What Happens if You Estimate More Tissue Removal Than You Can Take out in Surgery?

Hello. I am 5'10", 195lbs and currently measuring 34" rib cage and 42-43" at the fullest part of my bust (somewhere DDD-F?In the last 18 months or so I have lost almost 70 pounds. I do have excess tissue and volume. At consult, surgeon told the nurse to submit to insurance for 600 grams. Ins. sent a pre-authorization approval. My question is - if during surgery, the surgeon finds that he cannot remove 600 grams - what happens to the insurance approval? Is it revoked and I am stuck w/bill?

Doctor Answers (7)

Breast tissue weight requirements for breast reduction surgery

+2

Most insurance companies use an arbitrary amount of breast tissue that needs to be removed to differentiate between a breast lift and a breast reduction.  There was a time when If the patient had symptoms related to large breasts then insurance coverage was never questioned.  In 25 years of practice I have never had an insurance company retroactively deny coverage.  We try to give a fair estimate of the amount of breast tissue that will be removed during surgery but this is only an estimate and does not take into account individual anatomy and possible restriction of the blood supply.  As a plastic surgeon I work for the patient and not the insurance company.  If during a surgical procedure I felt that it was unsafe and not in the patients best interest to remove enough breast tissue to meet these so called weight requirements then I would do just that.  To do otherwise would be below the standard of care.  


Atlanta Plastic Surgeon
5.0 out of 5 stars 10 reviews

Grams removed low - will insurance still cover?

+2

Insurance companies have tables indicating the grams that have to be removed for you height, weight, and BMI. These are different for each insurerer. As long as the resected weight is adequate according to that table, they will still cover the procedure. If your doctor is a provider, he may have access to that table, and some are published on line. You can also call and ask for it, and they will often give it to you. A lot of the time, however, as surgeons we don't know. The resected grams on request are just a guess. All you can do, if denied because of low weight after surgery, is to submit an appeal. These are occasionally successful, but insurance companies are getting less and less likely to pay as time goes on, requirements are stricter, and payments are lower.

Lisa B. Cassileth, MD
Beverly Hills Plastic Surgeon
4.5 out of 5 stars 9 reviews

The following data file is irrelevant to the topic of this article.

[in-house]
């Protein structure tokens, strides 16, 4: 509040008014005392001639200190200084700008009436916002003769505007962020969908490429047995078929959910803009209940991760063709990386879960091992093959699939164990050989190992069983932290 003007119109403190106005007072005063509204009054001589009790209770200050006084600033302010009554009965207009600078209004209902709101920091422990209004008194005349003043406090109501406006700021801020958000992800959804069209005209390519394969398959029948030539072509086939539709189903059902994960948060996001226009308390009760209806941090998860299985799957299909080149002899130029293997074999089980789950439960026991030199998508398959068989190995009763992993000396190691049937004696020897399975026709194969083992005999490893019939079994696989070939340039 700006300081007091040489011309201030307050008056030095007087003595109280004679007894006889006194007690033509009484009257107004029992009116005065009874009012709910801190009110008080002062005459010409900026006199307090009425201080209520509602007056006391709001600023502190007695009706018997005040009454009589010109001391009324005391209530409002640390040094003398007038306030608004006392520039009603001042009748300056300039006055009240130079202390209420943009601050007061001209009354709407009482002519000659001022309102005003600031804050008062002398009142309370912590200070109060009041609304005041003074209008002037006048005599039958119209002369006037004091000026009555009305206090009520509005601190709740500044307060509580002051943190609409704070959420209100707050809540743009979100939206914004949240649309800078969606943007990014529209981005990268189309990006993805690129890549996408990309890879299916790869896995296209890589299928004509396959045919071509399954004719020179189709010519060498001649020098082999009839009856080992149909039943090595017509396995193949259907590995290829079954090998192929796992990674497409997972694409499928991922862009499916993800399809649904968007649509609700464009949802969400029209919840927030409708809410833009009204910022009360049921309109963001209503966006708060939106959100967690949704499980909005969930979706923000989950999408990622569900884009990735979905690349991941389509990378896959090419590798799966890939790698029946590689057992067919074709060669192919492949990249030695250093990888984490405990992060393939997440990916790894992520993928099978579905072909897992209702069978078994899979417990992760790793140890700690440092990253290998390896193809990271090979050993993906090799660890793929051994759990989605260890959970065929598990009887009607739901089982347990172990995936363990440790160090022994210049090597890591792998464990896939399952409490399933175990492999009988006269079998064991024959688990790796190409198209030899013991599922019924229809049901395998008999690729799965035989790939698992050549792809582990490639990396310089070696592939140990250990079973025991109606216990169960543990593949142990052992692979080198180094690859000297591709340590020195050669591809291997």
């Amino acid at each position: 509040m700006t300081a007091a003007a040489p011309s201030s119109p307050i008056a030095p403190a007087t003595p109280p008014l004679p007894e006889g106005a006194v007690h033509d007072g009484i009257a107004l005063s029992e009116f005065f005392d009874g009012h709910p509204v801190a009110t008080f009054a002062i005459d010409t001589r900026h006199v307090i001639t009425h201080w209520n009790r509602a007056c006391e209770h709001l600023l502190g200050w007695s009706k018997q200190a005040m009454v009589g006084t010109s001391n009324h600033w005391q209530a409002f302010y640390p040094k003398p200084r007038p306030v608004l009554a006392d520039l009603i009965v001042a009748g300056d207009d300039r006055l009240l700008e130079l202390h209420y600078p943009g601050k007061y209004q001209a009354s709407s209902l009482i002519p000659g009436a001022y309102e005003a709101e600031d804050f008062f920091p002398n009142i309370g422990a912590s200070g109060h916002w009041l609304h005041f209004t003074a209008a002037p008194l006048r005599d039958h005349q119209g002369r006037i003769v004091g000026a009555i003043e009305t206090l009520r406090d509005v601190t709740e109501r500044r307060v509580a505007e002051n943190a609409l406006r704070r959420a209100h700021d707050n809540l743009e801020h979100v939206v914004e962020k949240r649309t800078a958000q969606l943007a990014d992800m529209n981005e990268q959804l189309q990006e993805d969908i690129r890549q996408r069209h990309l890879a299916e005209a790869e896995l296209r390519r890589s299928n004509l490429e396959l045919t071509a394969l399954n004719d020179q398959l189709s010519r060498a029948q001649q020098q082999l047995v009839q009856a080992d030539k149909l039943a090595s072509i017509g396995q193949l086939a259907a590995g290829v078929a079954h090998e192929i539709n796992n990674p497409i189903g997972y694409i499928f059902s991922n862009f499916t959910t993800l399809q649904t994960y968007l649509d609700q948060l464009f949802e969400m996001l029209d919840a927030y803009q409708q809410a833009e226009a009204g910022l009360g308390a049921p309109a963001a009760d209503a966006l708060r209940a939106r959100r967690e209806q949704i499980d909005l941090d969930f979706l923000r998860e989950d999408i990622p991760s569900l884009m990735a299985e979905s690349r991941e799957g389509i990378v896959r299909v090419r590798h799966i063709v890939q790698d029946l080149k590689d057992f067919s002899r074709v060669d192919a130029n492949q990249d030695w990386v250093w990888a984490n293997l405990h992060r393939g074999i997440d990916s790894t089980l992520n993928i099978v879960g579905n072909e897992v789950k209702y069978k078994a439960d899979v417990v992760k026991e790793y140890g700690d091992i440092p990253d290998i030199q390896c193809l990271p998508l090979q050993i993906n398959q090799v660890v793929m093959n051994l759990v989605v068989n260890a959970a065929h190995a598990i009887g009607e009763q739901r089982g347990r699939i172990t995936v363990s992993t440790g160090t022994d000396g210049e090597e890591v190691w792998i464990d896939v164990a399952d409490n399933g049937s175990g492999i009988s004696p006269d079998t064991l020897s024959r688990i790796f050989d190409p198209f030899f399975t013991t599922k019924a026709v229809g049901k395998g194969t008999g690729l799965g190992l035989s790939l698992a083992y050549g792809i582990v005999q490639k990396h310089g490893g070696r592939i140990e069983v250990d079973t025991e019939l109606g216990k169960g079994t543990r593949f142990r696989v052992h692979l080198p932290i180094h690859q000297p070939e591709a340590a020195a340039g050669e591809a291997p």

Gram weight removal in breast reduction

+2
If you are still a DDD-F cup, I do not think your doctor will have difficulty reaching the 600 gram threshold. However, you raise a great question. Many insurance companies now require that we submit the post op pathology report which lists the gram weights. They have become wise to borderline cases and, especially when the patient begs to be a big C or small D cup and the plastic surgeon obliges, it can create a situation in which they will retroactively deny the case, sticking you with the full surgery, anesthesia and facility fee. In NY, GHI in particular is playing this game. I bring a scale into the OR and weigh the tissue during the operation and make it clear to patients that, if they want insurance to cover the procedure, the minimum gram weight must be removed. The alternative is paying for the surgery and not seeking insurance coverage. I think it is incumbent on us, as experienced plastic surgeons, to be extremely forthright about the insurance requirements, the expected result and whether the requirements and the patient's goals are aligned.

Robert L. Kraft, MD
New York Plastic Surgeon
5.0 out of 5 stars 13 reviews

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Breast Reduction and Insurance

+2

Coverage will depend on your insurance's criteria. Most require a minimum of 500 grams to be removed from each breast. For most women that would be DD or larger. If it is less than that, they may not cover it. However if you are DDD or larger you should have no problem. But you should discuss this with your surgeon so you know where you stand. Good luck.

Miguel Delgado, Jr., MD
San Francisco Plastic Surgeon
4.5 out of 5 stars 35 reviews

What Happens if You Estimate More Tissue Removal Than You Can Take out in Surgery?

+1
Short answer to your question is: yes, if the required amount of breast tissue is not removed, the insurance company can deny payment and you will be responsible for covering  expenses of all parties involved. Hope this helps.

Tom J. Pousti, MD, FACS
San Diego Plastic Surgeon
5.0 out of 5 stars 792 reviews

Amount of breast tissue removed and insurance payment

+1

Thank you for the question. It is really hard to tell what the insurance company will do. They may pay the claim and sometimes they will deny it. Therefore, it is the experience of the surgeon that you and the insurance company are relying on when the procedure is approved. Good luck.

Moneer Jaibaji, MD
San Diego Plastic Surgeon
5.0 out of 5 stars 7 reviews

Insurance and breast reductions

+1

Insurance companies often want an estimate of the amount of tissue to be removed before giving approval for the surgery. Often times I under estimate the number for my personal comfort to obtain at least the amount that they require.  I have never had one denied in retrospect after initial approval..

Steven Wallach, MD
Manhattan Plastic Surgeon
4.5 out of 5 stars 18 reviews

These answers are for educational purposes and should not be relied upon as a substitute for medical advice you may receive from your physician. If you have a medical emergency, please call 911. These answers do not constitute or initiate a patient/doctor relationship.